People's Movements, People's Press: The Journalism of Social Justice Movements
Author: Bob Ostertag
America was born in an act of rebellion, and protest and dissent have been crucial to our democracy ever since. Along the way, movements for social justice have created a wide array of pamphlets, broadsides, newsletters, newspapers, and even glossy magazines. In People’s Movements, People’s Press, Bob Ostertag brings this hidden history to light, examining the publications of the abolitionist, woman suffrage, gay and lesbian, and environmental movements, as well as the underground GI press during the Vietnam War. This fascinating story takes us from the sparse, privately owned media environment of the nineteenth century to the corporate media saturation of the present.
Within these publications, we find powerful debates about the direction of a movement; impassioned cries for rights and civil liberties; lonely voices reaching out to others after being alienated by the mainstream press and the unaccepting world around them; and demands that now seem surprisingly reasonable but were at one time quite revolutionary. With both plain language and rigorous scholarship, Ostertag tells the story not only of the publications but the many colorful characters who created them.
The story of the social justice movement press is deeply intertwined with the story of the movements themselves. In fact, Ostertag shows how reliance on the printed word fundamentally shaped what we now know as social movements. People’s Movements, People’s Press, then, offers a new view—from the ground up—of social transformation in America and raises the question of how social movements will change as they move from print to the Internet as their primary means of communication.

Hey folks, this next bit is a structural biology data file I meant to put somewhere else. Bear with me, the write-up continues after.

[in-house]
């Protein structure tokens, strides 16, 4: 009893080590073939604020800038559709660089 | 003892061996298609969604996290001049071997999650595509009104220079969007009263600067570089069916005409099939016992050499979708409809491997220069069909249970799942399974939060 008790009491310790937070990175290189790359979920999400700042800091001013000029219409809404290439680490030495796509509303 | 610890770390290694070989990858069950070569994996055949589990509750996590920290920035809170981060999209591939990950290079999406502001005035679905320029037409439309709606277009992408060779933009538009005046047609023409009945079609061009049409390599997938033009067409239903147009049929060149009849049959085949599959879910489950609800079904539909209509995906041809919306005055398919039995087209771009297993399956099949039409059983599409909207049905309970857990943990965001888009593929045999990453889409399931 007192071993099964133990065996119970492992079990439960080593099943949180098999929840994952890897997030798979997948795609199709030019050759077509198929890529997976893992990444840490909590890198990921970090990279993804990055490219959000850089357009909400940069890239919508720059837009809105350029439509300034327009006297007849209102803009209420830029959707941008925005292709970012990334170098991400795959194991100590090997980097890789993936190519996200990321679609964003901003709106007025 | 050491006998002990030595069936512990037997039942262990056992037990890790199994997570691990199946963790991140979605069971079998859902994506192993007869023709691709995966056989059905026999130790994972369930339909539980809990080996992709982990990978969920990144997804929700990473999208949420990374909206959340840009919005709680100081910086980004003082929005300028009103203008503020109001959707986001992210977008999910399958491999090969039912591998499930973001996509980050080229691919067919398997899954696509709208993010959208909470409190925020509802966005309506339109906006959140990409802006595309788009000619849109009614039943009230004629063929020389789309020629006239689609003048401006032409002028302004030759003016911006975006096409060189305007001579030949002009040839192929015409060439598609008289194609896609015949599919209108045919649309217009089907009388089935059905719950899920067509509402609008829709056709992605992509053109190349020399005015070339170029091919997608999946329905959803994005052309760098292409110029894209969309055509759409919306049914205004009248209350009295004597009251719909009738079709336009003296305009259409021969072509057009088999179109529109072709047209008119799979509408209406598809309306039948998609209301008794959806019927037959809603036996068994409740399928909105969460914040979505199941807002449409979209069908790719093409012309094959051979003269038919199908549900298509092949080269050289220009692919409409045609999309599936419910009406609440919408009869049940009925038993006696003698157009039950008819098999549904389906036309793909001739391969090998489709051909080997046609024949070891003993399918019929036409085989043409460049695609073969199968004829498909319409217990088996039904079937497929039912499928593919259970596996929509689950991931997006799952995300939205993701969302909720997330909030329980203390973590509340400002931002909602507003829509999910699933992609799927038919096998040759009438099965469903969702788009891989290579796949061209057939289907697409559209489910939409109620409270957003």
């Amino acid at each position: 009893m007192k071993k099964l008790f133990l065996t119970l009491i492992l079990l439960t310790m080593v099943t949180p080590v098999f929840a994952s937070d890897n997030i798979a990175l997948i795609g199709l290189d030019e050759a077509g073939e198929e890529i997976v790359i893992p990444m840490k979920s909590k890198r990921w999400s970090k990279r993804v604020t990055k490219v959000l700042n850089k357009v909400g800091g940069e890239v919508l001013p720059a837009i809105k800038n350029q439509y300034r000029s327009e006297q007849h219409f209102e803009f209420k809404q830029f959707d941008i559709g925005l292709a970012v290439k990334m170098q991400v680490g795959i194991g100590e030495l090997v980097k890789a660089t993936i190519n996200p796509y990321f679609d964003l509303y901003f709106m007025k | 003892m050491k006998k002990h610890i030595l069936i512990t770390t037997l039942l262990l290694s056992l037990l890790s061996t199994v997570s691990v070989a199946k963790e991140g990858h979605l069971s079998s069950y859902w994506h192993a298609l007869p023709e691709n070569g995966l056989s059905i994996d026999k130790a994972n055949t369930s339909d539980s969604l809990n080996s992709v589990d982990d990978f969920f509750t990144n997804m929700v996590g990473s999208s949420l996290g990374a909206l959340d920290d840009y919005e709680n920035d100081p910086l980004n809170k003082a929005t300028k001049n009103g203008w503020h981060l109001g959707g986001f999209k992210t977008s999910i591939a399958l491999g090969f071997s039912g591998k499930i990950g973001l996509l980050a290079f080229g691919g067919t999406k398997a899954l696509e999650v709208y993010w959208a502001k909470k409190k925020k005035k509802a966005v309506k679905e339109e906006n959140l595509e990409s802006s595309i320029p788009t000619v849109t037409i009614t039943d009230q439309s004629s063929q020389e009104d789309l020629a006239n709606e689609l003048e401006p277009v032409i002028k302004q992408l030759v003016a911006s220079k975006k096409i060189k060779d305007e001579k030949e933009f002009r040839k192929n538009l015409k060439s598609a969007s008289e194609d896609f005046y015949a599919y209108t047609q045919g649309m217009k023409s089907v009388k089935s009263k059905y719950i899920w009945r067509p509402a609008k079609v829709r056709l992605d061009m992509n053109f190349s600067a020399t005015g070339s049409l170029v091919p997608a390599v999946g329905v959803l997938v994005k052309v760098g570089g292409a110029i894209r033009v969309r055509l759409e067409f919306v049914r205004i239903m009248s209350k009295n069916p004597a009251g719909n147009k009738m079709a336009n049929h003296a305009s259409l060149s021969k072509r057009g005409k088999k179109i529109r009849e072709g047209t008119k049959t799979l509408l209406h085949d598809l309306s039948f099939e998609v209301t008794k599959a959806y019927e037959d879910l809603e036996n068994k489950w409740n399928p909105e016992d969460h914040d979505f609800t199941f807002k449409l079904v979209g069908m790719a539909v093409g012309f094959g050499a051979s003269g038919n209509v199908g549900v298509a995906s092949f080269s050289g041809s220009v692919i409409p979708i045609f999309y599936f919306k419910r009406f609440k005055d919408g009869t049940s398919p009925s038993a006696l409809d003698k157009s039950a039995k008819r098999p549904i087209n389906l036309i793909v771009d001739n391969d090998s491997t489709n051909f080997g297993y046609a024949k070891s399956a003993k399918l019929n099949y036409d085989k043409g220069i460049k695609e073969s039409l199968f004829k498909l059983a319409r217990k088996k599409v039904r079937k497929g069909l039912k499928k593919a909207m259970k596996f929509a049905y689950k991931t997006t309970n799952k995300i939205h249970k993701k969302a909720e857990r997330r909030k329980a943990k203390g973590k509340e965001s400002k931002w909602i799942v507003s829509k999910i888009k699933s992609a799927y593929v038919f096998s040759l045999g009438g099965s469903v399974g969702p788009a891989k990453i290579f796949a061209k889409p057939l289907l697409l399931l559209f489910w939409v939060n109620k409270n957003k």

As large corporations take over every media outlet available, People’s Movements, People’s Press reminds us of the great value and historical importance of independent, activist-driven media.
Bob Ostertag has written widely on political subjects, particularly those concerning Latin America. He is an associate professor of technocultural studies at the University of California at Davis and lives in San Francisco.
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